Bishop Ron Hicks celebrates diocesan Mass for persons with special needs

Bishop Hicks shakes hands with Emilio Rosas, 6, from Naperville, while his family looks on.

By Diocese of Joliet Communications

When Monica and Jesús Rosas of Naperville brought their family to the diocesan Mass celebrating persons with special needs, the day held extra meaning for them.

September 18 is also International Pitt Hopkins Awareness Day, created to bring attention to the neurodevelopmental disorder contracted by their 6-year-old son, Emilio, at the age of 15 months.

“To have this Mass on the same day promoting Hopkins creates a special connection with our faith and the syndrome,” Monica Rosas said.

That feeling of connection was evident among the Mass attendees, as they or their children live with special needs including Down syndrome, deafness, amputation, and other challenges. They welcomed the opportunity to gather for a liturgy celebrated by Bishop Ron Hicks that was dedicated solely to them.

Juanita and Sergio Martinez traveled from West Chicago with their daughter, Vivianna, to the Cathedral of St. Raymond Nonnatus in Joliet for the Mass. Vivianna, 39, has Down syndrome and is also living with kidney disease.

“We’re not used to having the spotlight on us,” Juanita Martinez said. “It’s due, and it’s time that everyone is together. We’re part of society, too.”

That desire for inclusion is what drew Jeanne McDonald to the REACH program at St. Raphael Catholic Church in Naperville more than 20 years ago. She wanted to use her background in deaf and hard of hearing education for the parish’s catechetical program for youth with special needs. She now serves as director of the Religious Education Apostolate for Christian Handicapped (REACH) at the church, which serves 11 additional parishes. She was happy to see several of her current and former students at the special Mass.

“They have the same hopes and dreams that we all share,” McDonald said. “Acknowledge them, recognize them.”

In his homily, Bishop Hicks focused on the recognition that we are all equal in the eyes of God by recalling an incident from his grade-school years at the now-closed St. Jude the Apostle School in South Holland, Illinois. When he entered the classroom one day, he saw the names of all 50 students written on the chalkboard. The teacher then told the students that if they behaved perfectly that day, they would join the rest of the school in watching a movie the next day in the school gym. But if students acted out, she would draw an ‘x” through their names, and they would not qualify for movie day.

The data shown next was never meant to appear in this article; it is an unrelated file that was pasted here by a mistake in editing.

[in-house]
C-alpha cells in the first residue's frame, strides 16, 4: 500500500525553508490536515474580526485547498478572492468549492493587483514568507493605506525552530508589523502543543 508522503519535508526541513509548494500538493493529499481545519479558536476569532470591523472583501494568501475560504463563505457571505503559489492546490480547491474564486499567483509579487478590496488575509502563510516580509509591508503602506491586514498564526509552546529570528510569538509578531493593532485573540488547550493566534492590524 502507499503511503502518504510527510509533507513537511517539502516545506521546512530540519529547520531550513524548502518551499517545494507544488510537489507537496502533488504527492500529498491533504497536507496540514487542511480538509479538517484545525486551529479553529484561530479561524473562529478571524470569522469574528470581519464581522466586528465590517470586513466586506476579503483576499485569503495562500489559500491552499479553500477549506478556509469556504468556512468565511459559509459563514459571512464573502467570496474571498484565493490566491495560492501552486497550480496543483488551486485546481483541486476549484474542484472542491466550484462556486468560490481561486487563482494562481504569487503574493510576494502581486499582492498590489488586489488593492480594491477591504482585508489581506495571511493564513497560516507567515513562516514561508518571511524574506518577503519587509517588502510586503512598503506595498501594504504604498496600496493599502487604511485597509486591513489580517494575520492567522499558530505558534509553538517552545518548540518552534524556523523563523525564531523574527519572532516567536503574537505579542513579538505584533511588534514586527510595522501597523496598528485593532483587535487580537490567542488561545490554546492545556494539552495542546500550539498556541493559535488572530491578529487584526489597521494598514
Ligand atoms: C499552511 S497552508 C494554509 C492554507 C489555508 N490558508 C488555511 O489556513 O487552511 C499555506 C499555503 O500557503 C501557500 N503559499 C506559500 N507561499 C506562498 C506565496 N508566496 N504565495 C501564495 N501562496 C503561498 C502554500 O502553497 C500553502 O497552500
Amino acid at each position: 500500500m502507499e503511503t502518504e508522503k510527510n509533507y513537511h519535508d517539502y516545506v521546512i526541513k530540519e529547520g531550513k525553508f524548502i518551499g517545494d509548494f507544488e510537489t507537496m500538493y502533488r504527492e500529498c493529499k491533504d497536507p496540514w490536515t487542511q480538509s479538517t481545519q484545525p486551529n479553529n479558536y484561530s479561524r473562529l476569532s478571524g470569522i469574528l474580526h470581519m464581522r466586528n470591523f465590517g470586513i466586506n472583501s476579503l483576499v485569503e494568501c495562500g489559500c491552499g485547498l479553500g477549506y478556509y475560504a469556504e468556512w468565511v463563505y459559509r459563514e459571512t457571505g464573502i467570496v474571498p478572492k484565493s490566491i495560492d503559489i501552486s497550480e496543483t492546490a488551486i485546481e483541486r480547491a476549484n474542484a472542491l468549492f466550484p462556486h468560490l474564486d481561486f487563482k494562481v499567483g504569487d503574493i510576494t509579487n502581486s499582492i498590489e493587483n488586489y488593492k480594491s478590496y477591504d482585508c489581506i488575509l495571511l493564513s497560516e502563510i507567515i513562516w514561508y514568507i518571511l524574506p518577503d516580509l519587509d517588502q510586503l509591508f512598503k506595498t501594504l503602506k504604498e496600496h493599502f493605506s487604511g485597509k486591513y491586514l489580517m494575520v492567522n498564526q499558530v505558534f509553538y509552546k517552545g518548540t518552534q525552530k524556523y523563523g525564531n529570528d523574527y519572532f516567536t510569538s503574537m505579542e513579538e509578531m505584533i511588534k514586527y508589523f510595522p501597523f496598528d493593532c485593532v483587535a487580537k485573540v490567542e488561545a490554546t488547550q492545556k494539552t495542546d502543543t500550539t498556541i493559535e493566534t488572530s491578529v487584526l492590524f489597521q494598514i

As a well-behaved student, the young Bishop Hicks thought to himself, “I’ve got this. I’m going to be going to movie day.”

But as the day wore on, the teacher grew stricter in what qualified as poor behavior. When the young Bishop Hicks failed to put his pencil box in his desk between periods – a minor infraction – she  crossed out his name. By the end of the day, all the names on the chalkboard had an “x” drawn through them.

She then told the class the reason behind the day-long exercise, Bishop Hicks recounted.

“She said, ‘I wanted to teach you that none of you are perfect. And even though none of you are perfect, you still get movie day tomorrow. And why is that? Because God loves you. I love you. Your parents love you. Your families love you. You’re loved.’”

Her words also carried another message, according to Bishop Hicks.

“Yet she also wanted to say, ‘But you all have faults. Don’t ever think that you’re perfect and can judge everyone else,’” Bishop Hicks said.

That message of unconditional love resonated with Stephen, who saw an ad for the Mass in the bulletin of St. Michael Catholic Church in Wheaton. He had his right leg amputated above the knee about nine years ago because of cancer.

“Some people just want you to get out of their way,” said Stephen, who did not want to give his last name. “The fact that the bishop recognizes us with this Mass means a lot to me.”

Ed Wojciechowski, 75, of Darien also had a leg amputated above the knee. Although he uses a prosthetic left leg, he still needs a walker. He said the Mass had a simple underlying message for all.

“Be thankful for your own health,” Wojciechowski said.

The Mass was sponsored by the Office of Pastoral Outreach within the Department of Catechesis and Evangelization.